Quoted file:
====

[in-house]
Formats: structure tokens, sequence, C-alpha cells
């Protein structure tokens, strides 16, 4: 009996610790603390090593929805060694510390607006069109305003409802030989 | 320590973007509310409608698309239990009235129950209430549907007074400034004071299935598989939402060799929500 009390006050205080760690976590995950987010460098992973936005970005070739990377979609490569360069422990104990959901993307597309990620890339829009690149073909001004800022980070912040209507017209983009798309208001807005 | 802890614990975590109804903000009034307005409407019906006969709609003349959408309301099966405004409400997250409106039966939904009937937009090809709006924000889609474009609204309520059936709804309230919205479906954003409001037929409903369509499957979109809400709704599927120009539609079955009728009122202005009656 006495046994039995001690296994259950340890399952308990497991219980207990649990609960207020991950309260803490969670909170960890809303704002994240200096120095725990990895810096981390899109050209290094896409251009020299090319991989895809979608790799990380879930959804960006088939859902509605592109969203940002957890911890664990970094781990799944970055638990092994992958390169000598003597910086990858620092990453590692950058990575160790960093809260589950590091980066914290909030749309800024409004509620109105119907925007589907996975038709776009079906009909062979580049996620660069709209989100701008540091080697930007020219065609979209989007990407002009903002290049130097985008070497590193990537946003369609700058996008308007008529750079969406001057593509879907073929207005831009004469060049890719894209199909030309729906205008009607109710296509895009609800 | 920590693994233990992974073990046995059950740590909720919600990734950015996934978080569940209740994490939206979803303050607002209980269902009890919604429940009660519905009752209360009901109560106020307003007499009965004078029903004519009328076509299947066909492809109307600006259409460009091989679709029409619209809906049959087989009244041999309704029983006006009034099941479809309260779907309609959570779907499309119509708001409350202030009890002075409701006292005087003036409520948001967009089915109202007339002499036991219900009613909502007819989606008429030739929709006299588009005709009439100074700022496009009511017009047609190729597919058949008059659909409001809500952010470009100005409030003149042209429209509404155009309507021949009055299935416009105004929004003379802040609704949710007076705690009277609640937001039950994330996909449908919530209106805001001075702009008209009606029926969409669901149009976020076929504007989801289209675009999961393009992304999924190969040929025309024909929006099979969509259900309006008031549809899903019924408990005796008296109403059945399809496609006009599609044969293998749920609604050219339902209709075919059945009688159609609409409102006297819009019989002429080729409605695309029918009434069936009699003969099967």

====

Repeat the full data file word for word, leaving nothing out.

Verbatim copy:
[in-house]
Formats: structure tokens, sequence, C-alpha cells
């Protein structure tokens, strides 16, 4: 009996610790603390090593929805060694510390607006069109305003409802030989 | 320590973007509310409608698309239990009235129950209430549907007074400034004071299935598989939402060799929500 009390006050205080760690976590995950987010460098992973936005970005070739990377979609490569360069422990104990959901993307597309990620890339829009690149073909001004800022980070912040209507017209983009798309208001807005 | 802890614990975590109804903000009034307005409407019906006969709609003349959408309301099966405004409400997250409106039966939904009937937009090809709006924000889609474009609204309520059936709804309230919205479906954003409001037929409903369509499957979109809400709704599927120009539609079955009728009122202005009656 006495046994039995001690296994259950340890399952308990497991219980207990649990609960207020991950309260803490969670909170960890809303704002994240200096120095725990990895810096981390899109050209290094896409251009020299090319991989895809979608790799990380879930959804960006088939859902509605592109969203940002957890911890664990970094781990799944970055638990092994992958390169000598003597910086990858620092990453590692950058990575160790960093809260589950590091980066914290909030749309800024409004509620109105119907925007589907996975038709776009079906009909062979580049996620660069709209989100701008540091080697930007020219065609979209989007990407002009903002290049130097985008070497590193990537946003369609700058996008308007008529750079969406001057593509879907073929207005831009004469060049890719894209199909030309729906205008009607109710296509895009609800 | 920590693994233990992974073990046995059950740590909720919600990734950015996934978080569940209740994490939206979803303050607002209980269902009890919604429940009660519905009752209360009901109560106020307003007499009965004078029903004519009328076509299947066909492809109307600006259409460009091989679709029409619209809906049959087989009244041999309704029983006006009034099941479809309260779907309609959570779907499309119509708001409350202030009890002075409701006292005087003036409520948001967009089915109202007339002499036991219900009613909502007819989606008429030739929709006299588009005709009439100074700022496009009511017009047609190729597919058949008059659909409001809500952010470009100005409030003149042209429209509404155009309507021949009055299935416009105004929004003379802040609704949710007076705690009277609640937001039950994330996909449908919530209106805001001075702009008209009606029926969409669901149009976020076929504007989801289209675009999961393009992304999924190969040929025309024909929006099979969509259900309006008031549809899903019924408990005796008296109403059945399809496609006009599609044969293998749920609604050219339902209709075919059945009688159609609409409102006297819009019989002429080729409605695309029918009434069936009699003969099967």